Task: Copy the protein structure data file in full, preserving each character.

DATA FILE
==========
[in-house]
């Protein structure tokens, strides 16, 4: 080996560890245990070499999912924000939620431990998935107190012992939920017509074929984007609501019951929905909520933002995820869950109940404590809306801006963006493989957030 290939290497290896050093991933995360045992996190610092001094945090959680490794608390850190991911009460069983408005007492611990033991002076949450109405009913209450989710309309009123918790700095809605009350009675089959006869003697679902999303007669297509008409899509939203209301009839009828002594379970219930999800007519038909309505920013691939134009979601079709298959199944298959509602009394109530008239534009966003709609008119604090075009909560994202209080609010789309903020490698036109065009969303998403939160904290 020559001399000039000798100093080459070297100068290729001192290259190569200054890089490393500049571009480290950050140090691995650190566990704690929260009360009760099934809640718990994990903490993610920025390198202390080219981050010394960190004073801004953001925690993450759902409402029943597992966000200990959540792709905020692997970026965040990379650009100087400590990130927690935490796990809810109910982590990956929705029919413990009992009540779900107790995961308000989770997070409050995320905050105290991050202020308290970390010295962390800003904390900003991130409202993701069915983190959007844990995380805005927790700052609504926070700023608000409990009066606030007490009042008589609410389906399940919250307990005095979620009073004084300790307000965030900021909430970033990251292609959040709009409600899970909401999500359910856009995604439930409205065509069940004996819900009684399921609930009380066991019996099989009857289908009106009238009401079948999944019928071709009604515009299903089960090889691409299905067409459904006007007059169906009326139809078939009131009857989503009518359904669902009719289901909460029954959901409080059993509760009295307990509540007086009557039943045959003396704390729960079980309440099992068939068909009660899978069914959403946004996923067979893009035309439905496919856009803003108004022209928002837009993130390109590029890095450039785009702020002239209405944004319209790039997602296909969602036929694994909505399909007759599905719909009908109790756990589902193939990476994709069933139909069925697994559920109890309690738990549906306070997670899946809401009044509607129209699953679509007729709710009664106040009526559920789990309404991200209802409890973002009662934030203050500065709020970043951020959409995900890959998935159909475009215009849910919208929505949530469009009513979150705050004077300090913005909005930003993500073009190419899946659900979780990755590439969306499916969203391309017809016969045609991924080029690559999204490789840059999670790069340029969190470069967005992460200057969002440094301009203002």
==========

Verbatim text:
[in-house]
């Protein structure tokens, strides 16, 4: 080996560890245990070499999912924000939620431990998935107190012992939920017509074929984007609501019951929905909520933002995820869950109940404590809306801006963006493989957030 290939290497290896050093991933995360045992996190610092001094945090959680490794608390850190991911009460069983408005007492611990033991002076949450109405009913209450989710309309009123918790700095809605009350009675089959006869003697679902999303007669297509008409899509939203209301009839009828002594379970219930999800007519038909309505920013691939134009979601079709298959199944298959509602009394109530008239534009966003709609008119604090075009909560994202209080609010789309903020490698036109065009969303998403939160904290 020559001399000039000798100093080459070297100068290729001192290259190569200054890089490393500049571009480290950050140090691995650190566990704690929260009360009760099934809640718990994990903490993610920025390198202390080219981050010394960190004073801004953001925690993450759902409402029943597992966000200990959540792709905020692997970026965040990379650009100087400590990130927690935490796990809810109910982590990956929705029919413990009992009540779900107790995961308000989770997070409050995320905050105290991050202020308290970390010295962390800003904390900003991130409202993701069915983190959007844990995380805005927790700052609504926070700023608000409990009066606030007490009042008589609410389906399940919250307990005095979620009073004084300790307000965030900021909430970033990251292609959040709009409600899970909401999500359910856009995604439930409205065509069940004996819900009684399921609930009380066991019996099989009857289908009106009238009401079948999944019928071709009604515009299903089960090889691409299905067409459904006007007059169906009326139809078939009131009857989503009518359904669902009719289901909460029954959901409080059993509760009295307990509540007086009557039943045959003396704390729960079980309440099992068939068909009660899978069914959403946004996923067979893009035309439905496919856009803003108004022209928002837009993130390109590029890095450039785009702020002239209405944004319209790039997602296909969602036929694994909505399909007759599905719909009908109790756990589902193939990476994709069933139909069925697994559920109890309690738990549906306070997670899946809401009044509607129209699953679509007729709710009664106040009526559920789990309404991200209802409890973002009662934030203050500065709020970043951020959409995900890959998935159909475009215009849910919208929505949530469009009513979150705050004077300090913005909005930003993500073009190419899946659900979780990755590439969306499916969203391309017809016969045609991924080029690559999204490789840059999670790069340029969190470069967005992460200057969002440094301009203002």